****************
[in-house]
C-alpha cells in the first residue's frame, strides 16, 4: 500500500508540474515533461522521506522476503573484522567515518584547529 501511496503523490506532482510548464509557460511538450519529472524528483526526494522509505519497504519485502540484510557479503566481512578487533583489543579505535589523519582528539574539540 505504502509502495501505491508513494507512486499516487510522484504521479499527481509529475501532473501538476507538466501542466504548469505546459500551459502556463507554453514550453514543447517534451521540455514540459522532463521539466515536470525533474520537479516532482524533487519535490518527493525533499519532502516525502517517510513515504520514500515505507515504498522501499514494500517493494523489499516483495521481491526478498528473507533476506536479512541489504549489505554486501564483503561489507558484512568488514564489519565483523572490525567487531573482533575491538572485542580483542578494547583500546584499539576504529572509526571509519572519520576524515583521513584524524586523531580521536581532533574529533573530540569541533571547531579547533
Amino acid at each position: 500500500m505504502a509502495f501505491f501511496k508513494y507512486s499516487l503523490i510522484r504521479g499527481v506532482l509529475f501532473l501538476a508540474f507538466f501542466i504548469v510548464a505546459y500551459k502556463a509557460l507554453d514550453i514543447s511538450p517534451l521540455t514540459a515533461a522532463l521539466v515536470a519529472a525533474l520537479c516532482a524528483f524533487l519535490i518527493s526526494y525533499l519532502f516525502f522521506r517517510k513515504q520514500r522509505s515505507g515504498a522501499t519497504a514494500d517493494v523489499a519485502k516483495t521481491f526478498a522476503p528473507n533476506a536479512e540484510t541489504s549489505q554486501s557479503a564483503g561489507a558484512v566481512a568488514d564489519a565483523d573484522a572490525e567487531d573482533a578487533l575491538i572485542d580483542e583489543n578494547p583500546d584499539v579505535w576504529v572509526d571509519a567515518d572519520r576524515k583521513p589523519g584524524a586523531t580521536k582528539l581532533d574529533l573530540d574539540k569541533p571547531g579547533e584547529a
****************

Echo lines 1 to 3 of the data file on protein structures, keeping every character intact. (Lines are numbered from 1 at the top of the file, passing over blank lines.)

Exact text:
[in-house]
C-alpha cells in the first residue's frame, strides 16, 4: 500500500508540474515533461522521506522476503573484522567515518584547529 501511496503523490506532482510548464509557460511538450519529472524528483526526494522509505519497504519485502540484510557479503566481512578487533583489543579505535589523519582528539574539540 505504502509502495501505491508513494507512486499516487510522484504521479499527481509529475501532473501538476507538466501542466504548469505546459500551459502556463507554453514550453514543447517534451521540455514540459522532463521539466515536470525533474520537479516532482524533487519535490518527493525533499519532502516525502517517510513515504520514500515505507515504498522501499514494500517493494523489499516483495521481491526478498528473507533476506536479512541489504549489505554486501564483503561489507558484512568488514564489519565483523572490525567487531573482533575491538572485542580483542578494547583500546584499539576504529572509526571509519572519520576524515583521513584524524586523531580521536581532533574529533573530540569541533571547531579547533
Amino acid at each position: 500500500m505504502a509502495f501505491f501511496k508513494y507512486s499516487l503523490i510522484r504521479g499527481v506532482l509529475f501532473l501538476a508540474f507538466f501542466i504548469v510548464a505546459y500551459k502556463a509557460l507554453d514550453i514543447s511538450p517534451l521540455t514540459a515533461a522532463l521539466v515536470a519529472a525533474l520537479c516532482a524528483f524533487l519535490i518527493s526526494y525533499l519532502f516525502f522521506r517517510k513515504q520514500r522509505s515505507g515504498a522501499t519497504a514494500d517493494v523489499a519485502k516483495t521481491f526478498a522476503p528473507n533476506a536479512e540484510t541489504s549489505q554486501s557479503a564483503g561489507a558484512v566481512a568488514d564489519a565483523d573484522a572490525e567487531d573482533a578487533l575491538i572485542d580483542e583489543n578494547p583500546d584499539v579505535w576504529v572509526d571509519a567515518d572519520r576524515k583521513p589523519g584524524a586523531t580521536k582528539l581532533d574529533l573530540d574539540k569541533p571547531g579547533e584547529a